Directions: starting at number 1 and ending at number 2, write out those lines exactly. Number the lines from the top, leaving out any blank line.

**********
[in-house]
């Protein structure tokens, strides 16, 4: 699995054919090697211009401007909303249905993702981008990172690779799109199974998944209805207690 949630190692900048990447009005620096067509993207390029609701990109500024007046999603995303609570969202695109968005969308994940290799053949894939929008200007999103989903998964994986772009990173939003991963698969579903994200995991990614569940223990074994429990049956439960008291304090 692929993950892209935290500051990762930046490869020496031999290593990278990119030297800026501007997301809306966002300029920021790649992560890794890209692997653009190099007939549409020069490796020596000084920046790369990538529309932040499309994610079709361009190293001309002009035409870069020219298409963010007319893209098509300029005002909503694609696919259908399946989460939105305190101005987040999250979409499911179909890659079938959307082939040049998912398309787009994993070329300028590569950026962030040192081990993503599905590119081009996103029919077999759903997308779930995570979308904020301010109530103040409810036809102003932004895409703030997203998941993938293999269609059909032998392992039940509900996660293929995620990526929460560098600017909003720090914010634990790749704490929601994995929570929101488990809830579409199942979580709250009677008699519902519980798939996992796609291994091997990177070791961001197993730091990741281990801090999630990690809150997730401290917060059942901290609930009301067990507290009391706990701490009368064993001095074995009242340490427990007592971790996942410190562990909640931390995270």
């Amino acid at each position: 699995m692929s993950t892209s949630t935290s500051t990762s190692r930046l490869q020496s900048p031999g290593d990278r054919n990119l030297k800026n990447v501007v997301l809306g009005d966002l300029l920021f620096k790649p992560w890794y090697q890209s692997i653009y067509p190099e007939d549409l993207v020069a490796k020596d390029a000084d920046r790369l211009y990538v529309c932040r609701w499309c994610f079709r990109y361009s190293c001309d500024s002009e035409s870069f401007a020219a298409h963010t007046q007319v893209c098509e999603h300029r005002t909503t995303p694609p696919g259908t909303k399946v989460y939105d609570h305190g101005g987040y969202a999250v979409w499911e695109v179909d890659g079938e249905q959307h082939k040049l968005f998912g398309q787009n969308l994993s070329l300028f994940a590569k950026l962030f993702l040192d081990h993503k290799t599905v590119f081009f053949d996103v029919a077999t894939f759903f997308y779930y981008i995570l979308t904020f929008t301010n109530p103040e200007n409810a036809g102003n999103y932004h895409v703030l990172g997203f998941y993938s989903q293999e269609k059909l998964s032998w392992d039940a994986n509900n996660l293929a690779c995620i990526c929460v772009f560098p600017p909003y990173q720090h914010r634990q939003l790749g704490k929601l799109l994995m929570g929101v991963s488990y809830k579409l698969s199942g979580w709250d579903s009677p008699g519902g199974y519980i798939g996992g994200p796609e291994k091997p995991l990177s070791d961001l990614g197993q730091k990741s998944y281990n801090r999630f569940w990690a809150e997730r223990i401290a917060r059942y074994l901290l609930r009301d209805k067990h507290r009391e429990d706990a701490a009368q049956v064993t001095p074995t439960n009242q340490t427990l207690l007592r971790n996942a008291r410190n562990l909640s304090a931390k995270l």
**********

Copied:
[in-house]
């Protein structure tokens, strides 16, 4: 699995054919090697211009401007909303249905993702981008990172690779799109199974998944209805207690 949630190692900048990447009005620096067509993207390029609701990109500024007046999603995303609570969202695109968005969308994940290799053949894939929008200007999103989903998964994986772009990173939003991963698969579903994200995991990614569940223990074994429990049956439960008291304090 692929993950892209935290500051990762930046490869020496031999290593990278990119030297800026501007997301809306966002300029920021790649992560890794890209692997653009190099007939549409020069490796020596000084920046790369990538529309932040499309994610079709361009190293001309002009035409870069020219298409963010007319893209098509300029005002909503694609696919259908399946989460939105305190101005987040999250979409499911179909890659079938959307082939040049998912398309787009994993070329300028590569950026962030040192081990993503599905590119081009996103029919077999759903997308779930995570979308904020301010109530103040409810036809102003932004895409703030997203998941993938293999269609059909032998392992039940509900996660293929995620990526929460560098600017909003720090914010634990790749704490929601994995929570929101488990809830579409199942979580709250009677008699519902519980798939996992796609291994091997990177070791961001197993730091990741281990801090999630990690809150997730401290917060059942901290609930009301067990507290009391706990701490009368064993001095074995009242340490427990007592971790996942410190562990909640931390995270």